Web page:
Since 2012, a trio of European researchers knew that the Megamos Crypto transponder – used in a over 100 cars manufactured by Audi, Ferrari, Fiat, Cadillac, Volkswagen and two dozen more automakers around the world – sports vulnerabilities that can be exploited by attackers to start the cars without needing to have the key (i.e. the passive RFID tag embedded in it).
They managed to reverse-engineer all proprietary security mechanisms of the transponder, including the cipher and the authentication protocol, and have devised three practical attacks that allowed them to recover the 96-bit transponder secret key.
One of these attacks allowed them to recover the key and start the engine with a transponder emulating device in just half an hour. And another is very hard to mitigate if the attacker has access to both the car and the transponder for a period of time (e.g., car rental, valet parking).
“It is also possible to foresee a setup with two perpetrators, one interacting with the car and one wirelessly pickpocketing the car key from the victims pocket,” they noted. “Our attacks require close range wireless communication with both the immobilizer unit and the transponder.”
So, how come we’re hearing about this problem only now?
Well, when the researchers first tried to present their findings at the 22nd USENIX Security Symposium in 2013, they were prevented from doing so by Volkswagen, who took them to court and won an injunction by the UK High Court of Justice prohibiting them from publishing key sections of the paper.
Two years later, the injunction was lifted, and they finally had the opportunity to present their work on the at the 24th USENIX Security Symposium held last week in Austin, Texas.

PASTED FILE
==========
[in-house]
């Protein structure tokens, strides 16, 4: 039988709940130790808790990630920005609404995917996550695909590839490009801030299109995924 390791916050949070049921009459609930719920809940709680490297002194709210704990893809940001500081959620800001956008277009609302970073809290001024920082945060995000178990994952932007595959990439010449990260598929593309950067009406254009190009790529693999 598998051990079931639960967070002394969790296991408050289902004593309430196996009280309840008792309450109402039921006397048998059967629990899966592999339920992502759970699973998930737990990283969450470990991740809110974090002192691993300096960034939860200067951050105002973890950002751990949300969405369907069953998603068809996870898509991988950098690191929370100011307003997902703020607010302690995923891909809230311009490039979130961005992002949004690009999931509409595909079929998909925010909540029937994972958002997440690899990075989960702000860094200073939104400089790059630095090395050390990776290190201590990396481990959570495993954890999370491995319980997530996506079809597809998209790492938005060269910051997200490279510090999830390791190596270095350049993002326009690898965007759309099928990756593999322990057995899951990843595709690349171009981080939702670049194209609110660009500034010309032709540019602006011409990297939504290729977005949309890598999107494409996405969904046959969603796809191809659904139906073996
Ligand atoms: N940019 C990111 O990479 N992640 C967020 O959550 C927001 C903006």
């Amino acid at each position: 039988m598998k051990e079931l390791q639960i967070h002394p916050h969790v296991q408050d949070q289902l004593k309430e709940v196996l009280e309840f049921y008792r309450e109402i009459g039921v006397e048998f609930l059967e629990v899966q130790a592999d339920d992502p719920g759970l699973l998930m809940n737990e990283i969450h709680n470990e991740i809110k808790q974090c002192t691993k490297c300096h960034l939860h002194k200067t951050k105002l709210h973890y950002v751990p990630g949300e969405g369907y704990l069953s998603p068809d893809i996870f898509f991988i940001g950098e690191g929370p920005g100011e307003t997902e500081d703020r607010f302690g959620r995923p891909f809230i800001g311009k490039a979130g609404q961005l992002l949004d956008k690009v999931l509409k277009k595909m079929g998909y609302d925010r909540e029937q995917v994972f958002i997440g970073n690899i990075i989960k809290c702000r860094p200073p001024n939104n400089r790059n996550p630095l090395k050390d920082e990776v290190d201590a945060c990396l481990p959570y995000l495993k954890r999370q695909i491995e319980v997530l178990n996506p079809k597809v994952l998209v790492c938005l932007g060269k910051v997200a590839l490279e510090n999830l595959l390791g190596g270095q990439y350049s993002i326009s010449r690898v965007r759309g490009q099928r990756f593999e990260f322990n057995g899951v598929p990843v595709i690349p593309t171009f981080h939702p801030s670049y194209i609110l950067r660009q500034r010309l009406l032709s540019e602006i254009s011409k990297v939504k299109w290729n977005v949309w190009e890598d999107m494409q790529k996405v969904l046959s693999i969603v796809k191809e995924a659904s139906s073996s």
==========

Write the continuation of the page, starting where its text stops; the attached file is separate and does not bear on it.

“Although two years have passed, this work remains important and relevant to our community,” Sam King, USENIX Security ’13 Program Chair, and Casey Henderson, USENIX Executive Director, noted in a foreword added to the paper, which has been amended to omit a crucial sentence that could help non-technical attackers work out how to execute the attacks.
“This is a great example of what happens when you take an interface that was designed for local access and connect it to the wider Internet,” commented Good Technology’s CTO, Nicko van Someren.
“Increasingly, in the rush to connect ‘Things’ for the Internet of Things, we find devices that were designed with the expectation of physical access control being connected to the Internet, the Cloud and beyond. If the security of that connection fails then the knock-on effects can be dire and potentially even fatal.”
Car hacking has become an especially hot topic lately, as security researchers have turned their sights on testing automotive computers for vulnerabilities.
Earlier this year BT has launched a new security service developed to test the exposure of connected vehicles to cyber-attacks and help all market players develop security solutions, and initiatives like I Am The Cavalry have been encouraging the automotive industry to commit to cyber safety.